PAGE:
Pakistani authorities should conduct a prompt and impartial investigation into the killing of journalist and rights monitor Zaman Mehsud, said Human Rights Watch (HRW) on Thursday.
Gunmen fatally shot Mehsud on November 4, while he was riding his motorcycle in the Tank, Khyber Pakhtunkhwa. “We killed him because he was writing against us. We have some other journalists on our hit list in the region, soon we will target them,” Taliban commander Qari Saifullah Saif has claimed the responsibility for the attack in a statement to Reuters.
“The Taliban’s claim of responsibility for killing of a journalist showed a cruel disregard for human life and free speech,” said HRW Asia Director Brad Adams. “Pakistan’s government needs to move to bring the perpetrators of attacks on journalists to justice if these crimes are to stop,” he stressed.
Mehsud was a monitor for the nongovernmental Human Rights Commission of Pakistan (HRCP) in South Waziristan. Tehreek-e-Taliban Pakistan (TTP) may have killed Mesud for his reporting on the armed conflict and human rights situation in South Waziristan, the HRW said. The attack occurred a day after the International Day to End Impunity for Crimes Against Journalists.
Pakistan remains one of the most dangerous countries in the world for journalists. More than 35 journalists and media workers have been killed in Pakistan because of their work since 2010. On the Committee to Protect Journalists’ Global Impunity Index, Pakistan was ninth on the list of countries in which the most journalists were murdered without the attackers being prosecuted. Pakistani journalists routinely face harassment, intimidation, assault, kidnapping, and arbitrary arrest and detention.
On September 9, unidentified assailants gunned down Aftab Alam, a senior journalist, near his home in Karachi. In April 2014, unidentified gunmen attacked Hamid Mir in Karachi. In January 2011, Wali Khan Babar, a 28-year-old reporter, was shot dead in Karachi. While the trial court convicted those accused of killing Babar, at least five people associated with the investigation, including a witness, police informers, police officers, and a prosecutor, have been murdered.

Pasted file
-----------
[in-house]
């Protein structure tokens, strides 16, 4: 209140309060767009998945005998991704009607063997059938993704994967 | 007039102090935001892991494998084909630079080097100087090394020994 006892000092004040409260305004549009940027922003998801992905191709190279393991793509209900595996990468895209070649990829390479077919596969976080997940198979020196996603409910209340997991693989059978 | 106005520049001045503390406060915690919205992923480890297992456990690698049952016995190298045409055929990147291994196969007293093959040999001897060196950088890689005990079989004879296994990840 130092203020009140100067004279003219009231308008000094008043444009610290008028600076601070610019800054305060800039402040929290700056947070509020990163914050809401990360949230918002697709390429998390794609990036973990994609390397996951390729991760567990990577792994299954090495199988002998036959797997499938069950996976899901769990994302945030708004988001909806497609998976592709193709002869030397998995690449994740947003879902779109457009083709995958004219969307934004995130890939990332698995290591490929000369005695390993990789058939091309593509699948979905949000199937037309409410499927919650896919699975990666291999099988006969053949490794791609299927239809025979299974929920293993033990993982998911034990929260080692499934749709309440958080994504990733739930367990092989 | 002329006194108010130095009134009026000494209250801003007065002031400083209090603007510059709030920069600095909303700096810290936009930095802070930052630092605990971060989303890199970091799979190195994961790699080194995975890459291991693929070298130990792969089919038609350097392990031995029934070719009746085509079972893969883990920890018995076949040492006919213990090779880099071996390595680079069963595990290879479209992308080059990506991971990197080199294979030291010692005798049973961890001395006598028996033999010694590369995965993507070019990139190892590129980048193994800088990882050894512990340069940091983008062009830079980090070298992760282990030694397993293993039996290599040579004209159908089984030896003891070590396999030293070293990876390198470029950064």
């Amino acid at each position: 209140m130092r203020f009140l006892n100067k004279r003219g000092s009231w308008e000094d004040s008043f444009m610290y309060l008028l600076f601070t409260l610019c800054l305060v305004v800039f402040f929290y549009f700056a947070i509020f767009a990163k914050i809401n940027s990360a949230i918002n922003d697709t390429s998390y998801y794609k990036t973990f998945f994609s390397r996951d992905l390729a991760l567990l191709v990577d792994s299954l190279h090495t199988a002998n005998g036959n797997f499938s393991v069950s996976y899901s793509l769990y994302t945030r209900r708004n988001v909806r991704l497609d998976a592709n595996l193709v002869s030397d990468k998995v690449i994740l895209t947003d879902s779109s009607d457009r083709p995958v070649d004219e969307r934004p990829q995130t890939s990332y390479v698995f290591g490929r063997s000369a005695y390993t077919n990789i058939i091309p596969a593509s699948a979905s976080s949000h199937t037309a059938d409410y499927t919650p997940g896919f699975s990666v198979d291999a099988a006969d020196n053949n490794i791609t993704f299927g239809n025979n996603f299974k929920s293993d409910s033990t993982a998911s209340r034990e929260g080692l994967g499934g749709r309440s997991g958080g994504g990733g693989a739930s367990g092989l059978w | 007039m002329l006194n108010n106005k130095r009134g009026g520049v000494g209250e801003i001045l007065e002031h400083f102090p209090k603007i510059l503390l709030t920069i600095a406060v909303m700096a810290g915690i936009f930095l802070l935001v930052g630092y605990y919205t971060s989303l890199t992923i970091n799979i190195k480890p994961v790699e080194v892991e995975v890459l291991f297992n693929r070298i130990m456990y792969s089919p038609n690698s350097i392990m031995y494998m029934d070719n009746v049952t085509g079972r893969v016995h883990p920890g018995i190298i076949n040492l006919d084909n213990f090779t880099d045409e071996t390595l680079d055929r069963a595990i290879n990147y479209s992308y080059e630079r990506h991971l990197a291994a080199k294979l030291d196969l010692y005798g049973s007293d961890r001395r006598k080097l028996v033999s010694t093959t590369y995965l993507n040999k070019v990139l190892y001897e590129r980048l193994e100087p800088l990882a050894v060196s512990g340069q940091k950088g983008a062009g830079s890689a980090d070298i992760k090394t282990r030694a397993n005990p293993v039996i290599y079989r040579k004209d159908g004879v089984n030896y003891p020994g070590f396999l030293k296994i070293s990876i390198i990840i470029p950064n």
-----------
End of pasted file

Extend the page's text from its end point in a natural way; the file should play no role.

In 2011, Saleem Shahzad, a reporter for the Hong Kong-based Asia Times Online and for Adnkronos International, the Italian news agency, disappeared from Islamabad. His body, bearing visible signs of torture, was discovered two days later. The circumstances of the abduction raised concerns that the ISI was responsible. The commission of inquiry constituted to investigate the killing failed to identify those responsible.
The Pakistani government has recently adopted measures that further constrict the space for free expression, Human Rights Watch said. On October 1, the government announced a restrictive policy on international non-governmental organisations (INGOs), mandating that they register and obtain prior permission from the Interior Ministry to work in the country in specified fields and geographical areas. The INGO policy has provisions that facilitate arbitrary restrictions on the rights to freedom of association, expression, and assembly, rights protected under the Pakistani constitution and international law, it added.
“The Pakistani government, by clamping down on free expression and fundamental rights, is creating an environment that makes journalists and human rights defenders even more vulnerable,” Adams said. “The first step toward protection of journalists and rights defenders is to enable an environment of free expression. The Pakistan government needs to start by providing protection for at-risk journalists, while revising and repealing its restrictive laws and policies,” added Adams.
Updated On: November 06, 2015